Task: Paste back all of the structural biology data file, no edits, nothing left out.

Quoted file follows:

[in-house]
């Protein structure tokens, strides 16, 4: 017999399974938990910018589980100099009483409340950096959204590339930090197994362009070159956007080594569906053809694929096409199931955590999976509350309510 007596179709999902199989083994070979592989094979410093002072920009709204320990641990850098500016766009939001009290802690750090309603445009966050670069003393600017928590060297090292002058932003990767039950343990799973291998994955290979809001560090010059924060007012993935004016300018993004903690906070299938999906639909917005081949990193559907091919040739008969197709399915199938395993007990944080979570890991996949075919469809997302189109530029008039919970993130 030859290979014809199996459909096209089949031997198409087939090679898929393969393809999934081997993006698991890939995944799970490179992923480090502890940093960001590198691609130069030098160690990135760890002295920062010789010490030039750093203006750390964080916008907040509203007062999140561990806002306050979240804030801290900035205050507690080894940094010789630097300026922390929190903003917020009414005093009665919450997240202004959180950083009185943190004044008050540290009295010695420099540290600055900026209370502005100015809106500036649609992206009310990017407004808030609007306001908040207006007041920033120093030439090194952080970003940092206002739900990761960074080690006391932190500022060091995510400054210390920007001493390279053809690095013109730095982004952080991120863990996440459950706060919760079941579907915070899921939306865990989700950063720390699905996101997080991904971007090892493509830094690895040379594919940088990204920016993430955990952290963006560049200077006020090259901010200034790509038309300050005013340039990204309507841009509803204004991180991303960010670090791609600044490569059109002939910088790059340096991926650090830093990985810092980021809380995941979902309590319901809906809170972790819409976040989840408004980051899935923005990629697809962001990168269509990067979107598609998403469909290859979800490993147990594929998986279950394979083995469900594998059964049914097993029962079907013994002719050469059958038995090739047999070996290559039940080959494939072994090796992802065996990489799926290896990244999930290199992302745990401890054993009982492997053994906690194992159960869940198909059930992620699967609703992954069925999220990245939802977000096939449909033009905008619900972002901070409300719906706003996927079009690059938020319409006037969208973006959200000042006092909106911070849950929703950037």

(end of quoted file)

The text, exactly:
[in-house]
């Protein structure tokens, strides 16, 4: 017999399974938990910018589980100099009483409340950096959204590339930090197994362009070159956007080594569906053809694929096409199931955590999976509350309510 007596179709999902199989083994070979592989094979410093002072920009709204320990641990850098500016766009939001009290802690750090309603445009966050670069003393600017928590060297090292002058932003990767039950343990799973291998994955290979809001560090010059924060007012993935004016300018993004903690906070299938999906639909917005081949990193559907091919040739008969197709399915199938395993007990944080979570890991996949075919469809997302189109530029008039919970993130 030859290979014809199996459909096209089949031997198409087939090679898929393969393809999934081997993006698991890939995944799970490179992923480090502890940093960001590198691609130069030098160690990135760890002295920062010789010490030039750093203006750390964080916008907040509203007062999140561990806002306050979240804030801290900035205050507690080894940094010789630097300026922390929190903003917020009414005093009665919450997240202004959180950083009185943190004044008050540290009295010695420099540290600055900026209370502005100015809106500036649609992206009310990017407004808030609007306001908040207006007041920033120093030439090194952080970003940092206002739900990761960074080690006391932190500022060091995510400054210390920007001493390279053809690095013109730095982004952080991120863990996440459950706060919760079941579907915070899921939306865990989700950063720390699905996101997080991904971007090892493509830094690895040379594919940088990204920016993430955990952290963006560049200077006020090259901010200034790509038309300050005013340039990204309507841009509803204004991180991303960010670090791609600044490569059109002939910088790059340096991926650090830093990985810092980021809380995941979902309590319901809906809170972790819409976040989840408004980051899935923005990629697809962001990168269509990067979107598609998403469909290859979800490993147990594929998986279950394979083995469900594998059964049914097993029962079907013994002719050469059958038995090739047999070996290559039940080959494939072994090796992802065996990489799926290896990244999930290199992302745990401890054993009982492997053994906690194992159960869940198909059930992620699967609703992954069925999220990245939802977000096939449909033009905008619900972002901070409300719906706003996927079009690059938020319409006037969208973006959200000042006092909106911070849950929703950037």